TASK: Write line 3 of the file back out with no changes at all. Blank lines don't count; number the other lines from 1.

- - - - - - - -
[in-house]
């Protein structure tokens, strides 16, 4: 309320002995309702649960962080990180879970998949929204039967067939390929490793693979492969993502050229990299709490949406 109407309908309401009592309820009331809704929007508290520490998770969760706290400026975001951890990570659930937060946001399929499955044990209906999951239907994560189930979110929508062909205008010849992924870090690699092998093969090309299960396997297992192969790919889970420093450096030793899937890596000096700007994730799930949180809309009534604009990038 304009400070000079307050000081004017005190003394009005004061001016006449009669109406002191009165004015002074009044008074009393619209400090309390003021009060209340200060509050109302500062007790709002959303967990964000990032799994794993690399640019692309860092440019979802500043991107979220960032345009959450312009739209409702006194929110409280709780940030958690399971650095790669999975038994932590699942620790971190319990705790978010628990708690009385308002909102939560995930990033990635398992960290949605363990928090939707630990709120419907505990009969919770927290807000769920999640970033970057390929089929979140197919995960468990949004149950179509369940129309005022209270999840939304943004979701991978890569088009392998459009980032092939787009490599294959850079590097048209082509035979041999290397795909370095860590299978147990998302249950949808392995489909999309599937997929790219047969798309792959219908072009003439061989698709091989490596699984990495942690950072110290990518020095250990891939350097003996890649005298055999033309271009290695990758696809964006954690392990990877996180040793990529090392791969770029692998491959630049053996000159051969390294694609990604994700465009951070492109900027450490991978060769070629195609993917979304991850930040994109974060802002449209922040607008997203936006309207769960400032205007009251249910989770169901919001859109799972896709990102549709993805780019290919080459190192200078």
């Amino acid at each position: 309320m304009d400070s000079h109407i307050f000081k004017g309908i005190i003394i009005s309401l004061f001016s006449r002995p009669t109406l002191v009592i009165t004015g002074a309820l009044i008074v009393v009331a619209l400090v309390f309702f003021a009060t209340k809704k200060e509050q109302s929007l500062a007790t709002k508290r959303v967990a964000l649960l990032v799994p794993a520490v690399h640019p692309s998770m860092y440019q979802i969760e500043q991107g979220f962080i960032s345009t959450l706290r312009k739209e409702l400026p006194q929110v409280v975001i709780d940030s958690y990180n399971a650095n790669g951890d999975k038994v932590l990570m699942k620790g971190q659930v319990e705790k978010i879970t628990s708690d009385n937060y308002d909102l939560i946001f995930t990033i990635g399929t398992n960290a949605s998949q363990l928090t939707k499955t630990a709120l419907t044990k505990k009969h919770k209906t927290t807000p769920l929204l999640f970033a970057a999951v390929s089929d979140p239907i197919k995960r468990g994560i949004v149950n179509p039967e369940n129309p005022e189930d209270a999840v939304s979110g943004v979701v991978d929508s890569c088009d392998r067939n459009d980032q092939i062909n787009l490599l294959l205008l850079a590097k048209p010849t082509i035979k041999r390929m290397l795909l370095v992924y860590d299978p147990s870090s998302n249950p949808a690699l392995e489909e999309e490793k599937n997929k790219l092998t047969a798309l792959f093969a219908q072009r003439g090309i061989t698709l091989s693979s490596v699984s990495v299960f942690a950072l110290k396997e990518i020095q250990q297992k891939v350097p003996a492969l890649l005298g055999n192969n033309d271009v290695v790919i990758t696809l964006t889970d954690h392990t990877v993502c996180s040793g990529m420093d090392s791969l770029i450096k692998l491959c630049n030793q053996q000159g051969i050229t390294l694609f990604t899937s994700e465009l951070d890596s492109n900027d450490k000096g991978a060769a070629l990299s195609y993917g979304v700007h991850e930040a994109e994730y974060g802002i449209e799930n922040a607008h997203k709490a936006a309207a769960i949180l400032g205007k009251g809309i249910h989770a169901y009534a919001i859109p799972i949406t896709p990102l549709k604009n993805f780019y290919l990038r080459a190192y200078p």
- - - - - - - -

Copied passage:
């Amino acid at each position: 309320m304009d400070s000079h109407i307050f000081k004017g309908i005190i003394i009005s309401l004061f001016s006449r002995p009669t109406l002191v009592i009165t004015g002074a309820l009044i008074v009393v009331a619209l400090v309390f309702f003021a009060t209340k809704k200060e509050q109302s929007l500062a007790t709002k508290r959303v967990a964000l649960l990032v799994p794993a520490v690399h640019p692309s998770m860092y440019q979802i969760e500043q991107g979220f962080i960032s345009t959450l706290r312009k739209e409702l400026p006194q929110v409280v975001i709780d940030s958690y990180n399971a650095n790669g951890d999975k038994v932590l990570m699942k620790g971190q659930v319990e705790k978010i879970t628990s708690d009385n937060y308002d909102l939560i946001f995930t990033i990635g399929t398992n960290a949605s998949q363990l928090t939707k499955t630990a709120l419907t044990k505990k009969h919770k209906t927290t807000p769920l929204l999640f970033a970057a999951v390929s089929d979140p239907i197919k995960r468990g994560i949004v149950n179509p039967e369940n129309p005022e189930d209270a999840v939304s979110g943004v979701v991978d929508s890569c088009d392998r067939n459009d980032q092939i062909n787009l490599l294959l205008l850079a590097k048209p010849t082509i035979k041999r390929m290397l795909l370095v992924y860590d299978p147990s870090s998302n249950p949808a690699l392995e489909e999309e490793k599937n997929k790219l092998t047969a798309l792959f093969a219908q072009r003439g090309i061989t698709l091989s693979s490596v699984s990495v299960f942690a950072l110290k396997e990518i020095q250990q297992k891939v350097p003996a492969l890649l005298g055999n192969n033309d271009v290695v790919i990758t696809l964006t889970d954690h392990t990877v993502c996180s040793g990529m420093d090392s791969l770029i450096k692998l491959c630049n030793q053996q000159g051969i050229t390294l694609f990604t899937s994700e465009l951070d890596s492109n900027d450490k000096g991978a060769a070629l990299s195609y993917g979304v700007h991850e930040a994109e994730y974060g802002i449209e799930n922040a607008h997203k709490a936006a309207a769960i949180l400032g205007k009251g809309i249910h989770a169901y009534a919001i859109p799972i949406t896709p990102l549709k604009n993805f780019y290919l990038r080459a190192y200078p």